International trade can impact water use in agriculture, research finds
2/12/2018 4:07:31 PM
Debate about the costs and benefits of trade rarely consider the implication of trade for natural resources. However, international trade can have considerable impacts on the environment. Yet these impacts are often unintended, since natural resources and the environment are typically not the main focus of trade policies.New research by CEE at Illinois assistant professor Megan Konar, water resources expert at the Institute of Government & Public Affairs, and graduate student Qian Dang makes it clear that trade has unintended and beneficial consequences for water use. They find that trade leads countries to use less water to grow crops, but does not impact the amount of water used in industry. This research was recently published by a top academic publication, the journal Water Resources Research.
“The goal of our paper is to understand the impact of trade for the water use of nations,” Konar said. “We show that trade leads to more efficient use of our water resources in agriculture. Agricultural production is by far the main user of water resources, making this an important finding. We hope that this research will contribute to a more broad debate on the merits of globalization.”
To evaluate the impact of trade on water use the researchers combined a variety of freely available government databases.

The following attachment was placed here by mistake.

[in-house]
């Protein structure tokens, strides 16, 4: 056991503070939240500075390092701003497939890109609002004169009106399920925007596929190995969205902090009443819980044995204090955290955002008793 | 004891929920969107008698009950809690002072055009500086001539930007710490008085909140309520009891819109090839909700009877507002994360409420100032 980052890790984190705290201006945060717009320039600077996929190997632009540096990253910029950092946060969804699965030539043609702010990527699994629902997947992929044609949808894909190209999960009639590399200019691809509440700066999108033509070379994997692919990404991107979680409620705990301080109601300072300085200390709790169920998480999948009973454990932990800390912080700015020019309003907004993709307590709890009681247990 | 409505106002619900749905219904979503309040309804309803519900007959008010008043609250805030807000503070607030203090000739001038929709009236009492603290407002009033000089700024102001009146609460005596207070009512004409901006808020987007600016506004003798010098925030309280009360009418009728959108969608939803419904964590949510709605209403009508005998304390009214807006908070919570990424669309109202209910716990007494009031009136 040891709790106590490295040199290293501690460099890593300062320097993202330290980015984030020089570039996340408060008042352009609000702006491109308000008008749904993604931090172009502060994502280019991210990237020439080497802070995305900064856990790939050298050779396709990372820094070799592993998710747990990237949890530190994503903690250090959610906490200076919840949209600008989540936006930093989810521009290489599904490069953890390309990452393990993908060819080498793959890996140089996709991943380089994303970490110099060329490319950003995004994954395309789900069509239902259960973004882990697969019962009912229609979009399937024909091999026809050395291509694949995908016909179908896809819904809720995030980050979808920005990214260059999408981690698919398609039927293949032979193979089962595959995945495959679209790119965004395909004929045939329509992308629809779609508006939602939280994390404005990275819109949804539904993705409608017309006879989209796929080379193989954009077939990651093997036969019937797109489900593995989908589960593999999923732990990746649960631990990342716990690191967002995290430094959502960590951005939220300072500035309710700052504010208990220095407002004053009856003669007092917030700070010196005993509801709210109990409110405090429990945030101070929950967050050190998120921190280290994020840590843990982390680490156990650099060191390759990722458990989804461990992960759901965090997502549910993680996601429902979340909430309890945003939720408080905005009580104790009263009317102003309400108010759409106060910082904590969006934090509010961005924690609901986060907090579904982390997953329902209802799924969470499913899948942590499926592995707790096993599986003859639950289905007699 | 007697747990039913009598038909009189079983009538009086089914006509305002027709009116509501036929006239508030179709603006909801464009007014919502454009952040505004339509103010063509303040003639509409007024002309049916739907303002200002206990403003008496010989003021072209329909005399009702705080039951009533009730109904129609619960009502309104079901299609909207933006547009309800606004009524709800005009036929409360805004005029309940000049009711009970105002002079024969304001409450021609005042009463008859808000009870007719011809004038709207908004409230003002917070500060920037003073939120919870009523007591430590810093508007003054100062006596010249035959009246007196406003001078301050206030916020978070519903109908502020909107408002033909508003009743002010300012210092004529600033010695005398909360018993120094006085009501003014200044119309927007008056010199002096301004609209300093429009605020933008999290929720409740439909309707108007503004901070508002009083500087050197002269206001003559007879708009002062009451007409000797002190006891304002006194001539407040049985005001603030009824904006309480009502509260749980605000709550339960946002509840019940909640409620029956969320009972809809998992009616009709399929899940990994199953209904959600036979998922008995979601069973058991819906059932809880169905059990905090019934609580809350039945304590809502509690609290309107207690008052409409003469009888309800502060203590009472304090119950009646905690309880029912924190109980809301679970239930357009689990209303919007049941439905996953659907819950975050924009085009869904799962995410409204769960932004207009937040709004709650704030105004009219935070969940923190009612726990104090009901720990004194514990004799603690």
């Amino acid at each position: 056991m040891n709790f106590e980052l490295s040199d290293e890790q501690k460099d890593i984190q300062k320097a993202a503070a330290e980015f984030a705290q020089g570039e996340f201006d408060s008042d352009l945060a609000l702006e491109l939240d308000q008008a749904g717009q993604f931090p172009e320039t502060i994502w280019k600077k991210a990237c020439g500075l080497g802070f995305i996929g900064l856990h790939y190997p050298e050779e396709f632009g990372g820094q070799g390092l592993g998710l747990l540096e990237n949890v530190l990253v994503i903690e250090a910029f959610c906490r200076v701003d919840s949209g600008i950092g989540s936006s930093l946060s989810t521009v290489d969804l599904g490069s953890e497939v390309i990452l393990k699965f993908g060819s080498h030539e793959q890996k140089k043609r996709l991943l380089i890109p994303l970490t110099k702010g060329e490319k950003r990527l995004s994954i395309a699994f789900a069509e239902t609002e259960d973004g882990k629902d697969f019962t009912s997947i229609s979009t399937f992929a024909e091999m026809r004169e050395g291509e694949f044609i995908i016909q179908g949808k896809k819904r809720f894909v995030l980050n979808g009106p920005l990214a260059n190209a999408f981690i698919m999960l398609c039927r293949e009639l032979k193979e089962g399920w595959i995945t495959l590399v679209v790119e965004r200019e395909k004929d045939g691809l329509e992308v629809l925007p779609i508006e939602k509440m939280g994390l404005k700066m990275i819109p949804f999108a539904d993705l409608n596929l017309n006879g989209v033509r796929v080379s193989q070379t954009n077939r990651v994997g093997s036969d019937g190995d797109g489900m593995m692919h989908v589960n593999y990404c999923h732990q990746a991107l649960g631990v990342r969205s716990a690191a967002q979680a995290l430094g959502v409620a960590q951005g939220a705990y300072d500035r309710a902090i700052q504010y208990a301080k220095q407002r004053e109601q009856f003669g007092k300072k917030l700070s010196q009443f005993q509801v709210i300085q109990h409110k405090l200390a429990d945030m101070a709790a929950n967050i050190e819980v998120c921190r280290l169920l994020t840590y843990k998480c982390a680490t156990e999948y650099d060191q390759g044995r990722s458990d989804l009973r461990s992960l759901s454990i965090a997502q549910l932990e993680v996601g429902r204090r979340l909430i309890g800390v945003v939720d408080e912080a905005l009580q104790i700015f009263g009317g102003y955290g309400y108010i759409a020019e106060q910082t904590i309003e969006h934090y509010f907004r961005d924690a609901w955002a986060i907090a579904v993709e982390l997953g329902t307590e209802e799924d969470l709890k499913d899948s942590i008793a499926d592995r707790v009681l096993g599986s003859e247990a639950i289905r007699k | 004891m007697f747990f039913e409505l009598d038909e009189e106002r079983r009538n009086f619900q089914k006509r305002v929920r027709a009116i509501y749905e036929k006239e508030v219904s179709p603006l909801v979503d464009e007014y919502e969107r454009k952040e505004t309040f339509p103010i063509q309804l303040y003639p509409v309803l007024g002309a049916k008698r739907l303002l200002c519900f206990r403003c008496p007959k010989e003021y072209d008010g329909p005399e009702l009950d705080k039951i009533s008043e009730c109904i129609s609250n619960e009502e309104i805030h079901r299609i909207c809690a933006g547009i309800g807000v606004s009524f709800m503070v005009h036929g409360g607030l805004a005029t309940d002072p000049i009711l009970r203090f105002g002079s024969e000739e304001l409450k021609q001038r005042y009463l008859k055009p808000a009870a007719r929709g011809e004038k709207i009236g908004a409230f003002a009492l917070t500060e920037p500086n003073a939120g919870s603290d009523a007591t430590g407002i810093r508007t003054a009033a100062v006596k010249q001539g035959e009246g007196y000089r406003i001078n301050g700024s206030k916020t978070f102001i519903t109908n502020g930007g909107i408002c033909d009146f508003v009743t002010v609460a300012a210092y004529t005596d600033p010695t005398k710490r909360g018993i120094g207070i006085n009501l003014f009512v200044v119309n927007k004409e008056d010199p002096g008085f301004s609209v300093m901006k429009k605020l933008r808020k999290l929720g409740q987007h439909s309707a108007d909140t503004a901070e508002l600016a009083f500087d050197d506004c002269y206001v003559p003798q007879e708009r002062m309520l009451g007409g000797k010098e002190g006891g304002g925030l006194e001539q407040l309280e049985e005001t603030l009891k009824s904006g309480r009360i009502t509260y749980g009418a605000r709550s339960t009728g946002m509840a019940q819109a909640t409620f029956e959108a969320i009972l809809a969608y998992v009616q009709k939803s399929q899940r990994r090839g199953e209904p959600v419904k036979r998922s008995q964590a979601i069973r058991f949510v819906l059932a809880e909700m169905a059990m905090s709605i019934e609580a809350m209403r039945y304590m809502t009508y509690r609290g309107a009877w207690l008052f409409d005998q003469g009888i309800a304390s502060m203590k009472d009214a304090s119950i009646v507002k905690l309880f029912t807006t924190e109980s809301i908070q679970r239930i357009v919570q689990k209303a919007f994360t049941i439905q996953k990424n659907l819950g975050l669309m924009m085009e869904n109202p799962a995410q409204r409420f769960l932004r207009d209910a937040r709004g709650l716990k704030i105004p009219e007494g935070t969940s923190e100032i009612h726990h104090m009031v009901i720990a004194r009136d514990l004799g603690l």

“We live in a big data world except when it comes to water. Our study was limited to the year 2004 due to a lack of water data,” Konar said. “We call for an improved data collection and maintenance effort on local, national and global water use. It is essential to have more and higher quality data to inform scientific and policy insight related to water resources sustainability. Our study would not have been possible without government databases.”
The authors used advanced statistical techniques to determine the causal impact of trade on water use.
“Our main finding is that trade reduces the amount of water nations use to produce their food,” Konar said. “We find that trade openness reduces water use in agriculture primarily through the intensive margin effect. This means that trade leads farmers to produce more with less water, such as through the adoption of technology.”
Konar noted that the findings of the study are relevant to Illinois.
“Illinois is a major agricultural producing state with significant crop exports. Right now, crop production in Illinois mainly relies on rainfall. However, growers may need to irrigate more in the future, as the climate and rainfall patterns shift. This work indicates that trade is an important component of the food production system in Illinois that policy makers should consider going forward,” Konar explained.
The study will be published in a forthcoming edition of the journal Water Resources Research. It is available online here.